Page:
VOD film review: The Night
Demonic deception (and self-deception)9
Anton Bitel | On 01, Apr 2021
Director: Kourosh Ahari
Cast: Shahab Hosseini, Niousha Noor, George Maguire, Michael Graham, Elester Latham, Armin Amiri
Where to watch The Night online in the UK: iTunes / Prime Video (Buy/Rent) / TalkTalk TV / Sky Store / CHILI
The Night streamed as part of GrimmFest Easter Horror Nights. For more information on the festival, click here.
Some way into Kourosh Ahari’s The Night, a painting in the lobby of the Hotel Normandie catches the attention of Babak Naderi (Shahab Hosseini) as he waits for the elevator with his wife, Neda (Niousha Noor), and their baby daughter, Shabnam (Leah Oganyan). The painting is, paradoxically, an approximate reproduction of René Magritte’s already paradoxical painting Not To Be Reproduced (1937), which depicts a man and his reflection in the mirror both looking in the same direction, so that only the backs of their heads are visible to us. As Babak stops to look back at these two men looking away, we see him seeing, and for a moment it is as though we are in a hall (or hell) of mirrors, with a visual conundrum at its centre and a recurrence of viewings that fan out from it, leaving the unsettling suggestion that perhaps there is someone else also observing us from behind. It is a strange trompe l’oeil effect that implicates us all in its optical illusion.
In fact The Night begins with Babak himself in front of a mirror. As he looks up from washing his face, for a moment he sees a blank space where his reflection should be, until just as quickly his double is there again, and normality is restored. It is an uncanny opening, insinuating an emptiness or absence in this man’s self-image, while also introducing a note of surrealism that will come to pervade the story. Via a neat ring composition, the closing image will also show Babak before a mirror and, indeed, throughout The Night we are being shown the Naderis’ life through a glass darkly, in a distorted form that exposes to view the sides and angles of them that they would prefer to remain hidden.
Babak came over to America from Iran five years before Neda, and that time apart has created a gulf, widened by the need to navigate two cultures (and two languages) and narrowed by the arrival of their beloved Shabnam, who serves as a bridge of affection between them. Babak and Neda have acquired matching tattoos to signify anew the permanence of their bond, but they are keeping secrets from each other, and caught in a spiral of guilt and recrimination from which they are struggling to find an exit. All this psychodrama finds an apt stage in the Normandie, where they end up late one night after Babak, a little drunk from the dinner party they have just left, becomes lost on the road. Not only is the hotel full of mirrors, but it echoes other hotels from other horror films, such as Stanley Kubrick’s The Shining, Mikael Håfström’s 1408 and Ti West’s The Innkeepers. It is a place of (un)rest, between here and there, protean and purgatorial, where people stop temporarily on their way to another place – and it perfectly accommodates this couple’s anxious intermediacy and alienation.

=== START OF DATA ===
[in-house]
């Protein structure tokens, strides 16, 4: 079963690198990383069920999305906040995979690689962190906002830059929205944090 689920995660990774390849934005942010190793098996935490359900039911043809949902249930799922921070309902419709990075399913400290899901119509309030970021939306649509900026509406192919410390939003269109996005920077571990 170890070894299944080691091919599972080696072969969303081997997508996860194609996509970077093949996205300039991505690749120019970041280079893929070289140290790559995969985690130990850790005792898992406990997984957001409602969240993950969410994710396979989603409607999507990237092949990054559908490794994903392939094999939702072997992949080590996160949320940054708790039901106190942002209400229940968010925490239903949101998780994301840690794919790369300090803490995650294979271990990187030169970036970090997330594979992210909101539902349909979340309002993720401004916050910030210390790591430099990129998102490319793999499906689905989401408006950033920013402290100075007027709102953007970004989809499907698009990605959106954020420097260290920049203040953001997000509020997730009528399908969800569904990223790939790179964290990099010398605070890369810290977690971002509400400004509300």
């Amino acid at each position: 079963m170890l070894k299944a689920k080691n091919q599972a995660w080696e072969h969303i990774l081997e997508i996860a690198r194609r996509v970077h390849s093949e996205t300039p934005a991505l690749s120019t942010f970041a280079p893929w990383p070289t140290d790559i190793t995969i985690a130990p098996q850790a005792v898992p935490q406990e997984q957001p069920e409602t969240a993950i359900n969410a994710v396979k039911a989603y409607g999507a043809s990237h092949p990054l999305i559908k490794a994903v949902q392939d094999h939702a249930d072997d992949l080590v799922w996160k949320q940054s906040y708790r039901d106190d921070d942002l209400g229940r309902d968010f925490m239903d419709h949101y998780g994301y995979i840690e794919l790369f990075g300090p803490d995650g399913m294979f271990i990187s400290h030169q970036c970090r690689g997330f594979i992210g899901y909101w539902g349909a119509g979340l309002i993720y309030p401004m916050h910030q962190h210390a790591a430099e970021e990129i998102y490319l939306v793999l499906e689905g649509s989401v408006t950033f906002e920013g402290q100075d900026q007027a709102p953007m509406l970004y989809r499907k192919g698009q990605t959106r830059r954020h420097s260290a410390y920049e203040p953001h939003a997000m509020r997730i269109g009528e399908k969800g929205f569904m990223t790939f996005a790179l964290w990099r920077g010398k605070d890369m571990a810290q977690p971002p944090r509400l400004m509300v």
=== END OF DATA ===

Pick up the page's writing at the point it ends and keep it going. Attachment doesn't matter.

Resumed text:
In this irrational space, as apparitions come a-knocking, as the receptionist (George Maguire) and a homeless man (Elester Latham) make creepily cryptic observations, as a summoned police officer (Michael Graham) tries and fails to instil a realistic perspective, and as things very definitely go bump and bang in the shadows, Babak and Neda must endure a long – perhaps endless – dark night of the soul in which, even as they themselves risk becoming trapped, all the ghosts of their guilt are eager to break free into the morning light. Babak may repeatedly complain of toothache, but his conscience nags at him more – and the hotel finds a way of reflecting all his hidden thoughts right back at him.
Co-writing with Milad Jarmooz, Ahari places an ordinary family with its ordinary frictions (expressed mostly in Farsi) into a psychic interzone that refracts and incarnates all their anxieties in nightmarish form. It is an unnerving ghost story, generating most of its tension not from cheap jump shocks, but from a growing sense of entrapment, as one man, unable (or at least unwilling) to tell the truth, risks being caught in the labyrinth of his own sin and self-reproach forever. Babak seems incapable of escaping, or even fully facing, himself – and his denial holds everyone back from moving on.